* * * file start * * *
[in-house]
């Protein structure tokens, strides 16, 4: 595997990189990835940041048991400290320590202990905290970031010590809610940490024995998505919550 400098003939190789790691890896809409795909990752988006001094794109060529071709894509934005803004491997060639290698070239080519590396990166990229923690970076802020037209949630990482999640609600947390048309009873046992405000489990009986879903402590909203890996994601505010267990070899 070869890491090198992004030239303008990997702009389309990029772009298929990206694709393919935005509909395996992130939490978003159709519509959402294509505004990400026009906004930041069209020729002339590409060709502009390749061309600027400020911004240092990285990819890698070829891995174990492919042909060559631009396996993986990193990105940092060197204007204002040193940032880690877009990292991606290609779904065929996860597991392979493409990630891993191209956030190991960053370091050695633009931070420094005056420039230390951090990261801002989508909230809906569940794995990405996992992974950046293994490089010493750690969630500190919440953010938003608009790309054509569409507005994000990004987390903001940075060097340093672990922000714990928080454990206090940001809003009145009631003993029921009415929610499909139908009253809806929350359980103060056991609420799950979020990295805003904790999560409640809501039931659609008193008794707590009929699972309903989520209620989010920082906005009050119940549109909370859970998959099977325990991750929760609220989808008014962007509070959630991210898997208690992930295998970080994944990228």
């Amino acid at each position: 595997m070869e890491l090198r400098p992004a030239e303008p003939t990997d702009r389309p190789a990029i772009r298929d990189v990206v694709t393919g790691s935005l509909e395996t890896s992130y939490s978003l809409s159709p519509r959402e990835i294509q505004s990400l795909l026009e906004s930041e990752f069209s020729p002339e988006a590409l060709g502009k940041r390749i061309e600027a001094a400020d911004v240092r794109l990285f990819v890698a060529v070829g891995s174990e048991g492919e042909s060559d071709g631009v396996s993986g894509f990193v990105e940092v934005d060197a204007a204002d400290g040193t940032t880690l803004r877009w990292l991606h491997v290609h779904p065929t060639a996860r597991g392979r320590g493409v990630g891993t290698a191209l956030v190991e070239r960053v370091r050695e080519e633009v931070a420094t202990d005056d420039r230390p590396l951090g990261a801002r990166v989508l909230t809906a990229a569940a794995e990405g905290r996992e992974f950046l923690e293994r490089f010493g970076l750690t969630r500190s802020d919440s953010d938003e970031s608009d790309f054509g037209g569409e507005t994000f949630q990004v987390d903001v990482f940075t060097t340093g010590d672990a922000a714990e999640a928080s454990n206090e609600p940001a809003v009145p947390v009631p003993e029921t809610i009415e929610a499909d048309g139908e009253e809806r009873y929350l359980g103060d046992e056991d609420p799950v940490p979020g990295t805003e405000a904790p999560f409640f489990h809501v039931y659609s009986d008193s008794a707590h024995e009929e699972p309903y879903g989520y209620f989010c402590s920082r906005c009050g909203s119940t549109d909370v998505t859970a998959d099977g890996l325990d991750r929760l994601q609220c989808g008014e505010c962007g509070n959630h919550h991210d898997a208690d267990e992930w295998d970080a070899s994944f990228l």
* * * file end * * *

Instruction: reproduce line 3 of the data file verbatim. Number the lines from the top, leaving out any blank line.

């Amino acid at each position: 595997m070869e890491l090198r400098p992004a030239e303008p003939t990997d702009r389309p190789a990029i772009r298929d990189v990206v694709t393919g790691s935005l509909e395996t890896s992130y939490s978003l809409s159709p519509r959402e990835i294509q505004s990400l795909l026009e906004s930041e990752f069209s020729p002339e988006a590409l060709g502009k940041r390749i061309e600027a001094a400020d911004v240092r794109l990285f990819v890698a060529v070829g891995s174990e048991g492919e042909s060559d071709g631009v396996s993986g894509f990193v990105e940092v934005d060197a204007a204002d400290g040193t940032t880690l803004r877009w990292l991606h491997v290609h779904p065929t060639a996860r597991g392979r320590g493409v990630g891993t290698a191209l956030v190991e070239r960053v370091r050695e080519e633009v931070a420094t202990d005056d420039r230390p590396l951090g990261a801002r990166v989508l909230t809906a990229a569940a794995e990405g905290r996992e992974f950046l923690e293994r490089f010493g970076l750690t969630r500190s802020d919440s953010d938003e970031s608009d790309f054509g037209g569409e507005t994000f949630q990004v987390d903001v990482f940075t060097t340093g010590d672990a922000a714990e999640a928080s454990n206090e609600p940001a809003v009145p947390v009631p003993e029921t809610i009415e929610a499909d048309g139908e009253e809806r009873y929350l359980g103060d046992e056991d609420p799950v940490p979020g990295t805003e405000a904790p999560f409640f489990h809501v039931y659609s009986d008193s008794a707590h024995e009929e699972p309903y879903g989520y209620f989010c402590s920082r906005c009050g909203s119940t549109d909370v998505t859970a998959d099977g890996l325990d991750r929760l994601q609220c989808g008014e505010c962007g509070n959630h919550h991210d898997a208690d267990e992930w295998d970080a070899s994944f990228l």